Litvinenko had no idea who had murdered the most famous man in Russia. He was not involved in the investigation, and he only knew what he had read in the newspaper—that the journalist had recently been put in charge of ORT by Berezovsky and his business partners, that he was determined to root out corruption in the television business. That information alone told Litvinenko there would be a long list of potential suspects. He had no doubt that the tense and somber moment he and his boss were having was being replayed everywhere, in kitchens, dining rooms, and living rooms all across the country. A single murder, and it felt like the ground had shifted.

Even so, Litvinenko was not mentally prepared when the door to Berezovsky's office was suddenly flung inward, and two policemen stepped inside, pushing their way past a pair of the Oligarch's bodyguards. Both men were wearing uniforms from the local Moscow directorate, and both had holstered sidearms. The lead officer was
heavyset, his second thin and tall, and both were entirely focused on the businessman behind the desk. If they even noticed Litvinenko's presence, they didn't acknowledge him.

“Boris Berezovsky,” shouted the lead officer. “Please stand up. We have orders to bring you in for questioning, on the matter of the murder of Vlad Listyev.”

Litvinenko felt his stomach knot. He had no idea who had sent these men to Berezovsky's office, or how they had worked their way through the Logovaz Club without being stopped by the phalanx of bodyguards inside. Nor did he know anything about the ongoing investigation into the anchorman's assassination—whether there were any real suspects, whether any arrests had already been made.

Litvinenko did know that the two policemen in front of him were cogs, not levers. Their uniforms meant they had come for Berezovsky at somebody else's order. If they left this office with Berezovsky in tow, there was a good chance Litvinenko was going to be out of a job.

He didn't have time to think; in a split-second decision, he took a step out from behind the desk, squaring his shoulders as he faced the two officers. The men shifted their attention to him from Berezovsky, their faces puzzled. They had no reason to recognize him. Although he had taken part in a number of investigations into terrorist-related incidents in the city, his position with the FSB did not place him in direct contact with the local police very often. But his demeanor certainly communicated to the two policemen that he wasn't intimidated by their uniforms.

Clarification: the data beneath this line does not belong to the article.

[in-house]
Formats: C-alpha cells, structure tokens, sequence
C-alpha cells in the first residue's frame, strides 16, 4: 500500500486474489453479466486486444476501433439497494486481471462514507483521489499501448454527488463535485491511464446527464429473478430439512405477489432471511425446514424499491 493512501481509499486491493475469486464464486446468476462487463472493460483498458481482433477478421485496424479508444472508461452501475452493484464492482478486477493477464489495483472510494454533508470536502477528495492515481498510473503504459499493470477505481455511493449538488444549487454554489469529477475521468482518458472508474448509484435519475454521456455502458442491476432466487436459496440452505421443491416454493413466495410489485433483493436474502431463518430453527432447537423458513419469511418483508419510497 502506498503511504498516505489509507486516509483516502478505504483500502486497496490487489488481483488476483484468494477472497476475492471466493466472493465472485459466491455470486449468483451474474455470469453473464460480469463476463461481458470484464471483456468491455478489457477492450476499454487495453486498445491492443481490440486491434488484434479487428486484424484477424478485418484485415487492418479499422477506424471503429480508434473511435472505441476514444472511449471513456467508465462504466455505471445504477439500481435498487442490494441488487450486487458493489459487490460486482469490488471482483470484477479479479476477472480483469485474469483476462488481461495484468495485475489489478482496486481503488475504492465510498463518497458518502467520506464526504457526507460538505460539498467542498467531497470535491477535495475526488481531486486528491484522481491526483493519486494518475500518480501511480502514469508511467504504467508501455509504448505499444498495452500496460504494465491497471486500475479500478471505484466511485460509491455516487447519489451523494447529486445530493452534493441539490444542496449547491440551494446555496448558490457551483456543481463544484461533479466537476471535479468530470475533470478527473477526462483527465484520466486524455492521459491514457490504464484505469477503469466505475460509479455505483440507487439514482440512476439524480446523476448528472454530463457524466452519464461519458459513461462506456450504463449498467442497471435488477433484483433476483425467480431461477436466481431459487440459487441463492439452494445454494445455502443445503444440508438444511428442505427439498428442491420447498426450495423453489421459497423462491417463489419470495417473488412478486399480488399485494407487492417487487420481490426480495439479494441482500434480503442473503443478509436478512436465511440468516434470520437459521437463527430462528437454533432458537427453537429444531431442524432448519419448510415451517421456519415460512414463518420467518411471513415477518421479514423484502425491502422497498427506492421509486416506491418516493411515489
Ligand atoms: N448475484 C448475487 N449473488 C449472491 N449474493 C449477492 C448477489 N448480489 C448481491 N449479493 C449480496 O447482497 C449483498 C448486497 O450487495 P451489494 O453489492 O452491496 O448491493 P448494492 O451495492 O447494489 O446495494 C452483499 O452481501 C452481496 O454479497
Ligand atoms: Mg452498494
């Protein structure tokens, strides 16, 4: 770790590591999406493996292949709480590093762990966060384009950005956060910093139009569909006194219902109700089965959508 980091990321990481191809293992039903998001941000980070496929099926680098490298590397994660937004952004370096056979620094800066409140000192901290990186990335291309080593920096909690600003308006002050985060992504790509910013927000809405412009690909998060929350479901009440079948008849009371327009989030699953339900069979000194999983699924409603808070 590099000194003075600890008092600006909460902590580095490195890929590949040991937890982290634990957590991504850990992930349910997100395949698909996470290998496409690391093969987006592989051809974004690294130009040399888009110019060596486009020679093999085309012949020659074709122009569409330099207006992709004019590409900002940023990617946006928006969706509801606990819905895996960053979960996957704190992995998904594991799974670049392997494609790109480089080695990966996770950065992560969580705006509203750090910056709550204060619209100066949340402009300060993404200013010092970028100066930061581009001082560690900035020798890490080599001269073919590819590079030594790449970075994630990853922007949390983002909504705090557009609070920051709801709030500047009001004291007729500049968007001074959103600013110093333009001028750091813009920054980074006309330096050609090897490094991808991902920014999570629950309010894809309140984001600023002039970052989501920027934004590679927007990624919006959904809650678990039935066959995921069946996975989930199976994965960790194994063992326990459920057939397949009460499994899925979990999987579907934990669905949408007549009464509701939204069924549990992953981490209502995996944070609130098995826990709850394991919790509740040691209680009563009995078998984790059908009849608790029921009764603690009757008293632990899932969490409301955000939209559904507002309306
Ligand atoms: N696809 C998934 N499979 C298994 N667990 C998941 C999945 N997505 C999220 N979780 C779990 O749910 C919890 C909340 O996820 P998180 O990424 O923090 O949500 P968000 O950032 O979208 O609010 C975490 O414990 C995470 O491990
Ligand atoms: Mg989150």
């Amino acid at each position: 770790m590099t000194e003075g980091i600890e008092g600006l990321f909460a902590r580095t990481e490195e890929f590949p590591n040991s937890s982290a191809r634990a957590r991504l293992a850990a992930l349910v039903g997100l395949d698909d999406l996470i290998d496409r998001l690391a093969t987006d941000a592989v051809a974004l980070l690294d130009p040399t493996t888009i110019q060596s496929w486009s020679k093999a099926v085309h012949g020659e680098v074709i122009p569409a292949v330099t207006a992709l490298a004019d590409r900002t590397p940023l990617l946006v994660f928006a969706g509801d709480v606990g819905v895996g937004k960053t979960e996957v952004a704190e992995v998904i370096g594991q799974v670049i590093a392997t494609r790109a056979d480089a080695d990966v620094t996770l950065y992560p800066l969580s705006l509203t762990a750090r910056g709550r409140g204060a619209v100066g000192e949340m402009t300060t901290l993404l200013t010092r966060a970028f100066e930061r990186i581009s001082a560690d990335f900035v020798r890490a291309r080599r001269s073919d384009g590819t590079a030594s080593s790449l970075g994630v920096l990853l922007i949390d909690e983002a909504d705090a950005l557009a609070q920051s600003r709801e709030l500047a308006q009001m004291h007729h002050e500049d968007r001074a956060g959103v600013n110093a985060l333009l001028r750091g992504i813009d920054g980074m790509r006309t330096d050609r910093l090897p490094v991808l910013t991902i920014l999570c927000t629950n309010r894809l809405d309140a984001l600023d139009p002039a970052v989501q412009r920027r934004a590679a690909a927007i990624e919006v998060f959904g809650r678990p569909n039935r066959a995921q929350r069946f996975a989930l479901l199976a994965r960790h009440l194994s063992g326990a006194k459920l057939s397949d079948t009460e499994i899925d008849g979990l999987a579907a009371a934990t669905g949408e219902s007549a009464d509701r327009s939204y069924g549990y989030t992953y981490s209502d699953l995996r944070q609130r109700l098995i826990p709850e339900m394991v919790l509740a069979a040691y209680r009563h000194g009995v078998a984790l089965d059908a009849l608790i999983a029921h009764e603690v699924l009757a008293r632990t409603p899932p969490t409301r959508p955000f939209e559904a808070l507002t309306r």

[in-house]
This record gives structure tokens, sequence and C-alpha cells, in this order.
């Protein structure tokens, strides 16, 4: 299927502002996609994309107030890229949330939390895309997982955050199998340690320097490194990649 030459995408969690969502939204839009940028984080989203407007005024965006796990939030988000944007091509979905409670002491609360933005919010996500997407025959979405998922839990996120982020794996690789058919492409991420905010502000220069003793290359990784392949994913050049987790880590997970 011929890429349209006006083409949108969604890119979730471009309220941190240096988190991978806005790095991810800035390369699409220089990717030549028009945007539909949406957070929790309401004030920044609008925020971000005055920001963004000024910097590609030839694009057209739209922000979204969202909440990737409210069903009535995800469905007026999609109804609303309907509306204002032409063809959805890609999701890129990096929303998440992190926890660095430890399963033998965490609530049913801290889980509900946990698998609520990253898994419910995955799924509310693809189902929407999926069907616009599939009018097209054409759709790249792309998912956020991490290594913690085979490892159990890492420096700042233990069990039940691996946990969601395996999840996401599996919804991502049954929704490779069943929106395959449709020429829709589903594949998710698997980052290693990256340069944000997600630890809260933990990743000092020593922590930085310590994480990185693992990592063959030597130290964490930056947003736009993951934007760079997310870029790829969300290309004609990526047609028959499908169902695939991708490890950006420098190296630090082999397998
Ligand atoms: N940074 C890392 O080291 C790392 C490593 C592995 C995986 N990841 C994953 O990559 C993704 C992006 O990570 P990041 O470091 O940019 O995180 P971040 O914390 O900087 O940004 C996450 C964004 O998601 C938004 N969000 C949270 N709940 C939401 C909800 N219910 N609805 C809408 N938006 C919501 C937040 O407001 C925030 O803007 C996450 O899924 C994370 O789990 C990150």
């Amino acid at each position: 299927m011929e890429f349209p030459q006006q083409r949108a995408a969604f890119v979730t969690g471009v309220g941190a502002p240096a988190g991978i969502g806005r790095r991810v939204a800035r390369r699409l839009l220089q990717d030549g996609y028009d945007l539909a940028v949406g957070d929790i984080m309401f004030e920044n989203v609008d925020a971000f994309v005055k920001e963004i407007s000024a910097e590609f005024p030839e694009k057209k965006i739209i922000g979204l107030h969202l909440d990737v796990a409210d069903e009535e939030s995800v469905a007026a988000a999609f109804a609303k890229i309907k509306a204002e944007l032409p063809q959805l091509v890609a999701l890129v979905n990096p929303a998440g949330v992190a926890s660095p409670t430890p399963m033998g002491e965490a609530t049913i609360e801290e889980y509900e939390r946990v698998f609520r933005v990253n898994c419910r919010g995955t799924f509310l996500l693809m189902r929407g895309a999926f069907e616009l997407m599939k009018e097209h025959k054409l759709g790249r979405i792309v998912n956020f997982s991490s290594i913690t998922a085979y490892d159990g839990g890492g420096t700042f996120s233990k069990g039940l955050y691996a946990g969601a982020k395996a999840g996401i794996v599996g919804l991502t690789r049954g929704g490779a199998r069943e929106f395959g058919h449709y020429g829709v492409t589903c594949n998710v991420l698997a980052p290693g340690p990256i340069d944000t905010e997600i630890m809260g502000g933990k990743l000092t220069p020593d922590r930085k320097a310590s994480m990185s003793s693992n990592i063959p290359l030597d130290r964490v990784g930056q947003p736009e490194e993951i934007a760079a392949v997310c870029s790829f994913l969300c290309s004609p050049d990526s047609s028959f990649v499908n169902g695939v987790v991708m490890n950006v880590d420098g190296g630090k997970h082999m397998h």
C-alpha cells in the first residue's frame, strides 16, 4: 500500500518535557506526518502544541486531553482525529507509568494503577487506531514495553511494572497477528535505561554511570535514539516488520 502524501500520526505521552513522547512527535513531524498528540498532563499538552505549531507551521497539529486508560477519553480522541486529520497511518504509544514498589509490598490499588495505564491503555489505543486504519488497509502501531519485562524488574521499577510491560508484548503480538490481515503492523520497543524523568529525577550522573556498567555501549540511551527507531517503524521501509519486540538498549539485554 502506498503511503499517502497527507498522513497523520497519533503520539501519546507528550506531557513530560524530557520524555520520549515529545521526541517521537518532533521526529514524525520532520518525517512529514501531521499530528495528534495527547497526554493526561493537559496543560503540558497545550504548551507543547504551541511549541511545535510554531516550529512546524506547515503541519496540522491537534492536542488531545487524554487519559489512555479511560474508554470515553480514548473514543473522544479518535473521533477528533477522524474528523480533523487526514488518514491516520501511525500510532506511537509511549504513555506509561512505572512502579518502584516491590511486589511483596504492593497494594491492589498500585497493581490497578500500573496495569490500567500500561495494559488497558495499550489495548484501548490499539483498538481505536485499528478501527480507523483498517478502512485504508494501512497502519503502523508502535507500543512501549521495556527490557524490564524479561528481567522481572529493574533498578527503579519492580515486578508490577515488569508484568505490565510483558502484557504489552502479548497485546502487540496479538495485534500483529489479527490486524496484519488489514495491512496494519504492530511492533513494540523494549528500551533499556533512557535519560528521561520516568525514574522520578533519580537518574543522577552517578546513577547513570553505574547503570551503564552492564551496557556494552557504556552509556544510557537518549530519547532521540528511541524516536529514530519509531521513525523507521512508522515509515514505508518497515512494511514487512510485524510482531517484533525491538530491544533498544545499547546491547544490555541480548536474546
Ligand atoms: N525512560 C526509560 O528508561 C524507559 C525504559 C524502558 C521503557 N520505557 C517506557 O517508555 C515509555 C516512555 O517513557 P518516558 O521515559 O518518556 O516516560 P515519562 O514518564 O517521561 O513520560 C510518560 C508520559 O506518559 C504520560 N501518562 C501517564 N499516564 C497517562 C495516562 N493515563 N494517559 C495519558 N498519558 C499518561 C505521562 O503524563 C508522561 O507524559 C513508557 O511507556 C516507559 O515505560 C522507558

“I believe there's been a mistake.”

The lead officer turned back to Berezovsky, a hand resting on his holstered automatic.

“Boris Berezovsky,” he repeated. “We have orders to take you in.”

Litvinenko could see the red splotches rising in Berezovsky's cheeks. If Litvinenko didn't do something quickly, this was going to escalate.

“If you have a warrant for Mr. Berezovsky's arrest, please hand it over.”

The officer looked back at Litvinenko, whose fingers tightened against his weapon. Litvinenko was now certain: there was no warrant, there were no arrest orders. The Moscow Police was a fiefdom, and it was no secret that Gusinsky, Berezovsky's main rival, was in league with the chief of police. Perhaps this moment was payback for Faces in the Snow. Gusinsky's roof hadn't been able to protect him then, but now he was using Listyev's tragic murder to strike back.

Litvinenko made another decision—and slowly unhooked the clasps of his holster, partially drawing his gun, his fingers loose against the grip.

“You have no right to take this man anywhere.”

The two policemen stared at him in shock. The air in the room became tight as a coiled snake.

Then the lead officer's hand seemed to loosen against his own holster.

“Who are you?”

“My name is Alexander Litvinenko. I'm an FSB officer, and I am one hundred percent certain that Mr. Berezovsky was not involved in this tragic murder.”

With his other hand, Litvinenko retrieved his official papers from his shirt pocket and offered them to the policemen. He kept his gun loose, as the lead officer inspected the documents.

“We have our orders,” the second officer tried again, lamely.

“Yes, we all have our orders,” Litvinenko responded. “Mr. Berezovsky
is an innocent man under the protection of the FSB. If you would like to take it up with my superiors, feel free to make an appointment.”